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posted by cmn32480 on Friday March 18 2016, @11:17AM   Printer-friendly
from the lets-play-the-feud! dept.

The now former vice president of engineering at the United Launch Alliance (ULA) was a little too candid when discussing the advantages of ULA's competitor SpaceX at a talk with engineering students at the University of Colorado. Brett Tobey has resigned from his position, and Senator John McCain has called for an investigation into his comments:

Brett Tobey, vice president of engineering at the United Launch Alliance, has resigned after he spilled the beans on ULA's feud with SpaceX. He made the remarks to students at his alma mater in a speech that was recorded and then put online.

ULA is a joint venture between Boeing and Lockheed Martin that lofts US military satellites into orbit. The biz has been at loggerheads with SpaceX after the Elon Musk-led upstart was locked out of the bidding for government contracts. SpaceX sued Uncle Sam, and was eventually allowed to bid on a launch. ULA didn't put in a counter-bid because it said it couldn't meet the requirements of the contract.

However, Tobey told students at University of Colorado-Boulder this week that other factors were involved – chiefly that ULA couldn't match SpaceX on price. He explained that SpaceX was offering to do the entire launch for $60m, and ULA would have charged $125m. That figure rises to $200m when you factor in the $800m a year the US military pays ULA for a "capability contract" to provide short-notice launches in an emergency. "ULA opted to not bid that," Tobey said. "The government was not happy with us not bidding that contract because they felt that they had bent over backwards to lean the fill to our advantage. But we saw it as a cost shootout between us and SpaceX."

Tobey also ranted about SpaceX using Senator John McCain to block access to key technology for ULA. The consortium uses RD-180 rocket engines that are made in Russia, but after Putin started acting up, the ULA was barred from buying the rockets under conditions of embargo – at SpaceX's bidding, Tobey suggested. Luckily for ULA, the ban on Russian rockets was overturned by Senator Richard Shelby, an Alabama Republican who represents a district where ULA has a major manufacturing plant. Nevertheless, ULA has now hired two firms to develop a new rocket for its launches.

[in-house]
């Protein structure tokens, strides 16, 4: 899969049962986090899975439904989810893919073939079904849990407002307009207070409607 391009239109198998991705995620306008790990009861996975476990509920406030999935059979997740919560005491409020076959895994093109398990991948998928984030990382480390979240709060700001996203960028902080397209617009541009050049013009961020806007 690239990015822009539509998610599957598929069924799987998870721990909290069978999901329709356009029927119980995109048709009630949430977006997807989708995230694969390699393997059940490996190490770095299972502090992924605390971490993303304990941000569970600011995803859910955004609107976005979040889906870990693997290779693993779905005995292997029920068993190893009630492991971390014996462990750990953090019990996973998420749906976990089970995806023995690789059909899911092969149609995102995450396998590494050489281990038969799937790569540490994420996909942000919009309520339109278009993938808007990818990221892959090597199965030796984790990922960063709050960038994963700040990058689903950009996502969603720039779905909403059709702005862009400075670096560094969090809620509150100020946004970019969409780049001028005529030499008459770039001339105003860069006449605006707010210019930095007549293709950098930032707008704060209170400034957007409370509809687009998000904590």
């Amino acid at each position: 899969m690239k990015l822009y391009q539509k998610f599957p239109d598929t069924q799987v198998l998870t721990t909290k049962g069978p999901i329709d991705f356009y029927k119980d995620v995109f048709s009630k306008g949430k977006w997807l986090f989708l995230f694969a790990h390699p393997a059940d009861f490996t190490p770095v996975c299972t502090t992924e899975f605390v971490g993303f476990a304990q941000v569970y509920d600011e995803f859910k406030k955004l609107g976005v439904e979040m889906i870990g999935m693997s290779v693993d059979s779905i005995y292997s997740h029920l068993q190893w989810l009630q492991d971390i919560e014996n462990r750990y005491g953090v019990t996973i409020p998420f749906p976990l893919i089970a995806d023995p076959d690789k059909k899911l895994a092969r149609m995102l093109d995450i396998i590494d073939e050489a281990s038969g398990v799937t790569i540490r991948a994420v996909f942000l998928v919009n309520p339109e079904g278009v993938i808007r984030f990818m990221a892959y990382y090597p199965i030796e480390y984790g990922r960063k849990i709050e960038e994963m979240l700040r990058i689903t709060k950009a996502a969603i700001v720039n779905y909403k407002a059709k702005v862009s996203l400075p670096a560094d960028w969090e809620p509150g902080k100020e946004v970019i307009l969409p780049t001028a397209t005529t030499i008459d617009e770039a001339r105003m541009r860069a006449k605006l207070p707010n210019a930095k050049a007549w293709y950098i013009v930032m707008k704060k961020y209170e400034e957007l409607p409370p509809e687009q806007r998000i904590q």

TFA has some more juicy details, and I would recommend reading the rest. More coverage at The Verge, Ars Technica, GovExec.


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  • (Score: 1, Insightful) by Anonymous Coward on Friday March 18 2016, @02:57PM

    by Anonymous Coward on Friday March 18 2016, @02:57PM (#319994)

    He's not reporting waste, fraud, and abuse. He's saying ULA couldn't compete because they are 2X more expensive, largely out of pursuing 100% reliability at all costs.

    I thought his comments were very candid and correct. He's resigning because he embarrassed ULA by pointing out that they can't compete on price right now, and he was probably too blunt in talking about the involvement of the Senators.

    I read a lot of his reported statements and he sounds like the upper-management boss that you wish you had: pro-company but with a firm grasp on reality and willing to state it. They could very easily have taken the gist of his comments as a good rallying cry, the sort of "better, cheaper, faster" type of momentum going forward. Instead, it looks like they're pulling back into the "he doesn't represent our views" mode and you'll end up seeing just more of the same.

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  • (Score: 0) by Anonymous Coward on Friday March 18 2016, @05:57PM

    by Anonymous Coward on Friday March 18 2016, @05:57PM (#320077)

    He said that the Air Force had been trying to tweak to requirements to favor ULA. That's not OK, even if ULA opted out due to being overpriced.

  • (Score: 2) by frojack on Friday March 18 2016, @07:39PM

    by frojack (1554) on Friday March 18 2016, @07:39PM (#320139) Journal

    Had he not pointed fingers at the Senators he would have gotten away with it. Even the bit about the government tilting the contract to their advantage.

    ULA isn't the only bunch prevented from buying Russian Rocket Motors. (Which the US is fully licensed to build [wikipedia.org] in-house.)

    The only investigation likely to occur here is the mention of McCain.

    --
    No, you are mistaken. I've always had this sig.